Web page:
Western feminists ignore “Aboriginal rape culture”
As opposed to screeching vacuous platitudes about the need to change the date of Australia Day down the busy streets of our major CBDs, Indigenous leader and Advance spokeswoman, Jacinta Price focuses on the real issues.
This week, Jacinta and Cheron Long - the brave cousin of a young Aboriginal girl who died hours after being sexually assaulted in remote Northern Territory - travelled to Canberra to raise awareness about the unparalleled rates of sexual abuse suffered by Indigenous women.
More specifically, Ms Long lamented how the death of her 15-year-old cousin, Layla Leering, wasn’t adequately investigated by police and incorrectly dismissed as another case of suicide.
Thankfully, however, the story doesn’t end there.
For instead of caving in and letting their beloved cousin, daughter, sister and niece be denied the justice she rightly deserves, Ms Long and her family pressured the police into further inquiry, resulting in the case being reopened as a murder investigation.
Even more significant is how Layla’s family proved that the police and government had ignored several warnings about Layla’s wellbeing prior to her tragic end, bringing rise to the opening of a long-overdue review into police and child protection agencies.
This is what mainstream Australians call real activism.
While the perpetually offended are caught up with changing dates, establishing an “Indigenous voice” in parliament and demonising all people of Anglo-Celtic backgrounds as savage colonial oppressors, Cheron Long chooses “to be a voice for the silent victims out in remote communities.”
Ms Long is willing to be honest about what is causing the scourge of abuse in the outback, admitting the shocking levels of domestic violence and sexual assault Aboriginal women face is “fuelled by alcohol a lot,” with “women getting bashed by their partner…constantly.”
She is not afraid to acknowledge that Indigenous women are forced to live with an “Aboriginal rape culture” where “sexual abuse is accepted as normal in too many Aboriginal communities.”
She even had the fortitude to take aim at the outspoken city-based Indigenous activists who’ve done nothing about how “there are so many young girls out in the bush who have no voice and are too afraid to talk up, to tell the world what is happening to them.”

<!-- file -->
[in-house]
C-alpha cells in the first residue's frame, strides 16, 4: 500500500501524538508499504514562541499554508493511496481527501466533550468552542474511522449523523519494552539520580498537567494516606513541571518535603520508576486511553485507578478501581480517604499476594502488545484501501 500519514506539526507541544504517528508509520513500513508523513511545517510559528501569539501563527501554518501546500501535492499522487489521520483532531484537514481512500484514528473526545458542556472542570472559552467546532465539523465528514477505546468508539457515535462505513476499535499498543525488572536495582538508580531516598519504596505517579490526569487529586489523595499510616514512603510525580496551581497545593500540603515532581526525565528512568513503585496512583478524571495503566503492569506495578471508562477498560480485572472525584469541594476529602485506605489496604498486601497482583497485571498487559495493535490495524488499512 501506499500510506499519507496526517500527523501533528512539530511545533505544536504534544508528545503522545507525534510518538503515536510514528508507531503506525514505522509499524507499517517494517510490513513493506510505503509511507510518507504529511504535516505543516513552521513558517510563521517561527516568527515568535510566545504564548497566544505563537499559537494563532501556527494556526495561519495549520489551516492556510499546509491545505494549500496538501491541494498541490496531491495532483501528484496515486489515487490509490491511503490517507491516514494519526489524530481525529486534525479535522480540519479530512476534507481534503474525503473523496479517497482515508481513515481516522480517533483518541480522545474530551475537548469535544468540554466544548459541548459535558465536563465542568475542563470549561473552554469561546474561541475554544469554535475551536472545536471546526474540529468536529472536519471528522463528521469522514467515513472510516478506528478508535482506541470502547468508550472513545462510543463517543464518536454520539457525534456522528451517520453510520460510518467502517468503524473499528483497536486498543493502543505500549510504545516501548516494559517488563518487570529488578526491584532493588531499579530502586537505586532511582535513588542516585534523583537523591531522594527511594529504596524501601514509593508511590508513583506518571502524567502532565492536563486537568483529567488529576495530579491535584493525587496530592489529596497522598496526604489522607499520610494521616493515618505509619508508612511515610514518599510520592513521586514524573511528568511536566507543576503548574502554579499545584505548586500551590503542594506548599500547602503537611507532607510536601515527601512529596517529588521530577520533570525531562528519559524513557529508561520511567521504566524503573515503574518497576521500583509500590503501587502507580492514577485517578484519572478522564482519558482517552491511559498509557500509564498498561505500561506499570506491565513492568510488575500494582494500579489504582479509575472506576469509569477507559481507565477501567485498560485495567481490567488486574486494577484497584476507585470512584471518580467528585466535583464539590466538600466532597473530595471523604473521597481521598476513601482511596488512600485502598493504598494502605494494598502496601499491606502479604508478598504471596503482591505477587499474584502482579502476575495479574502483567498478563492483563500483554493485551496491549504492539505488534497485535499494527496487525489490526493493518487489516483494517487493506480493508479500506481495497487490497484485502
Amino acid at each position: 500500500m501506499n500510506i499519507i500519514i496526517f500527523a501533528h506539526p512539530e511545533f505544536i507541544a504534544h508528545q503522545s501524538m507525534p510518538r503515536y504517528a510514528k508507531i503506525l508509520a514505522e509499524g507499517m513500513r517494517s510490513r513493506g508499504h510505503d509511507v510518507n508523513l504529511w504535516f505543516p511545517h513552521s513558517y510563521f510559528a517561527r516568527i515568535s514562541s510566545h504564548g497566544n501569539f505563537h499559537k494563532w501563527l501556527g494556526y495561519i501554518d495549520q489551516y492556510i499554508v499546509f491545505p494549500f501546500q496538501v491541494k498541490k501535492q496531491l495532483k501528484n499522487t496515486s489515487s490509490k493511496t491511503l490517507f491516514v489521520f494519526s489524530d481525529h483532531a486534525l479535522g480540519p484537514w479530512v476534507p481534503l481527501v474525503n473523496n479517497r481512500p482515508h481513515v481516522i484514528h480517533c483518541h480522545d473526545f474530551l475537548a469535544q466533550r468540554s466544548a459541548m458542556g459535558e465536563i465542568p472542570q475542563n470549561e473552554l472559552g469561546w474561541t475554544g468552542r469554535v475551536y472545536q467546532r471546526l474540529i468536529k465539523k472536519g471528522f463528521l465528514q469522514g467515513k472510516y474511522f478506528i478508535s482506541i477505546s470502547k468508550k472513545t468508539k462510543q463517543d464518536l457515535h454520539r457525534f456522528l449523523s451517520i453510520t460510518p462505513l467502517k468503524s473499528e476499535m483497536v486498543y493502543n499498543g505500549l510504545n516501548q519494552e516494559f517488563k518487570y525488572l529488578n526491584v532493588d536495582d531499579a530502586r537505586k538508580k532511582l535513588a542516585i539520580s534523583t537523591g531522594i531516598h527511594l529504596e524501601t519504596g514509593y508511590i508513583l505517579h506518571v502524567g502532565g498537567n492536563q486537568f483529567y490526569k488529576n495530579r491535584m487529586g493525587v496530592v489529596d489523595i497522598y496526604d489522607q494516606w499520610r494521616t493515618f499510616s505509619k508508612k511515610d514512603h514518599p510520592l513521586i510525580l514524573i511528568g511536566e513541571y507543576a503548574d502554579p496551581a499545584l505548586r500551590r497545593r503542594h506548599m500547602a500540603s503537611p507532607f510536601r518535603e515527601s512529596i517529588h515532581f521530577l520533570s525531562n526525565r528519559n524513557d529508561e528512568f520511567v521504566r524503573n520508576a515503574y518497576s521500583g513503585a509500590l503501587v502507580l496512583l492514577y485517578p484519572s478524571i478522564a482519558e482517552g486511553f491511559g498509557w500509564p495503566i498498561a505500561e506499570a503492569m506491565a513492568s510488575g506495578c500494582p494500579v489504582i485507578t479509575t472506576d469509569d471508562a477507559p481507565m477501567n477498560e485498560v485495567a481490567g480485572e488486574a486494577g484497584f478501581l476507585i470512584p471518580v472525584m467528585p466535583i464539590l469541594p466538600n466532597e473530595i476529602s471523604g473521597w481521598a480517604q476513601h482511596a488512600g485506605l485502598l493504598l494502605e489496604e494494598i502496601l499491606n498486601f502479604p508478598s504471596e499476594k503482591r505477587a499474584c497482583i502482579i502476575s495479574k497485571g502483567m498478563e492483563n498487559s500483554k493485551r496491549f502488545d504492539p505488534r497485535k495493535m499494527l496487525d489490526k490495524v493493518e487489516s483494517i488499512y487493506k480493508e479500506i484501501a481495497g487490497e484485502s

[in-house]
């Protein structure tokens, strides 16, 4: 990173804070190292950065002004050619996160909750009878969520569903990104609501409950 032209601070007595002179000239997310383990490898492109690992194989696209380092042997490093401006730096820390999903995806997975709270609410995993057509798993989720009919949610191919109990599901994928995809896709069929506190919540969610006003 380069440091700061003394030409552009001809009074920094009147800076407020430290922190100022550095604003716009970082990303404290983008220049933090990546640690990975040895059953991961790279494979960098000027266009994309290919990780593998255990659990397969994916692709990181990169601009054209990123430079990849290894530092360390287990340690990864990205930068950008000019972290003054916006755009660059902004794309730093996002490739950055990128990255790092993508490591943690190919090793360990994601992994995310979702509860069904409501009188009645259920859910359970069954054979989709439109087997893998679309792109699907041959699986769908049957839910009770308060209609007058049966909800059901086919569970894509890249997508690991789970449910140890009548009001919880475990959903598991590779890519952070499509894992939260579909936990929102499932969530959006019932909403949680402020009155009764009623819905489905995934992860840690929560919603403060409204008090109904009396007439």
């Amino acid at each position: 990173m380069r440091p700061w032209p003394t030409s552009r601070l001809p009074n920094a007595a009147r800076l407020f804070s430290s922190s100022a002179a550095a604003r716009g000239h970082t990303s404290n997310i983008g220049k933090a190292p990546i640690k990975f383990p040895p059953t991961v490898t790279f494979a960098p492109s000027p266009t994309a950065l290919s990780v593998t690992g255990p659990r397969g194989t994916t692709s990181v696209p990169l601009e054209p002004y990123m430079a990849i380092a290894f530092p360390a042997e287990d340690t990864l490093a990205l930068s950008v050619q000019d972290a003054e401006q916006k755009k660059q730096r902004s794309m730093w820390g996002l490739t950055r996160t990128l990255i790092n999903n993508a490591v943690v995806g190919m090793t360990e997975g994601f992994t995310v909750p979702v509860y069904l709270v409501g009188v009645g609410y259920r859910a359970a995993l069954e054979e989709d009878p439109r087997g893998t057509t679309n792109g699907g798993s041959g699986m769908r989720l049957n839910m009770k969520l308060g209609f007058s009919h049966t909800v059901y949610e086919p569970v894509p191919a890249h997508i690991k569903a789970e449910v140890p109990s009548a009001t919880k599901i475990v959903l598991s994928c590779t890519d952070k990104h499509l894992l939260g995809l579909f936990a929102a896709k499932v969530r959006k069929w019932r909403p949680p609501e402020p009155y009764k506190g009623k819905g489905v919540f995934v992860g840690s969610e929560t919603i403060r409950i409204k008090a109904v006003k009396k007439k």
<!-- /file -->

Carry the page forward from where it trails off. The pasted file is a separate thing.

Advance spokeswoman, Jacinta Price wholeheartedly agreed.
“We want women and children and their voices from remote communities to be heard by our leaders,” Ms Price said.
“It’s very, very frustrating that our voices are largely ignored, that the western feminist movement ignores our voices because we belong to a different ethnic group, we’re still Australian citizens and we still want the kind of support that we’ve seen in the last couple of weeks around sexual assault.”
That’s right Jacinta.
Afterall, if Western feminists really cared about the evils of “rape culture”, why are they “ignoring” Indigenous “voices” when Indigenous women experience sexual assault at six times the rate of non-indigenous women?
If the inner-city activists are so disgusted by “domestic violence” (or “patriarchal violence” as the PC police now call it), why overlook Indigenous women like Cheron Long who are honest enough to admit that Indigenous women are 45 times more likely to experience domestic violence than a white woman?
If Labor and the Greens are so concerned with “racism” and “discrimination”, why do they engage in the soft bigotry of low expectations by continuing to give handouts while disregarding the fact that Indigenous unemployment rates are three times the non-Indigenous rate?
Or perhaps the feminists, activists and left-wing politicians don’t really care.
Instead, it appears their ultimate agenda is to “pit race against race, religion against religion, prejudice against prejudice. Divide and conquer!” as renowned feminist and wife of President Roosevelt, Eleanor Roosevelt said so many years ago.
Its time for left-wing activists to unite with the Indigenous women they profess to speak for and actually do something about their suffering, instead of using it to push their neo-Marxist political objectives.
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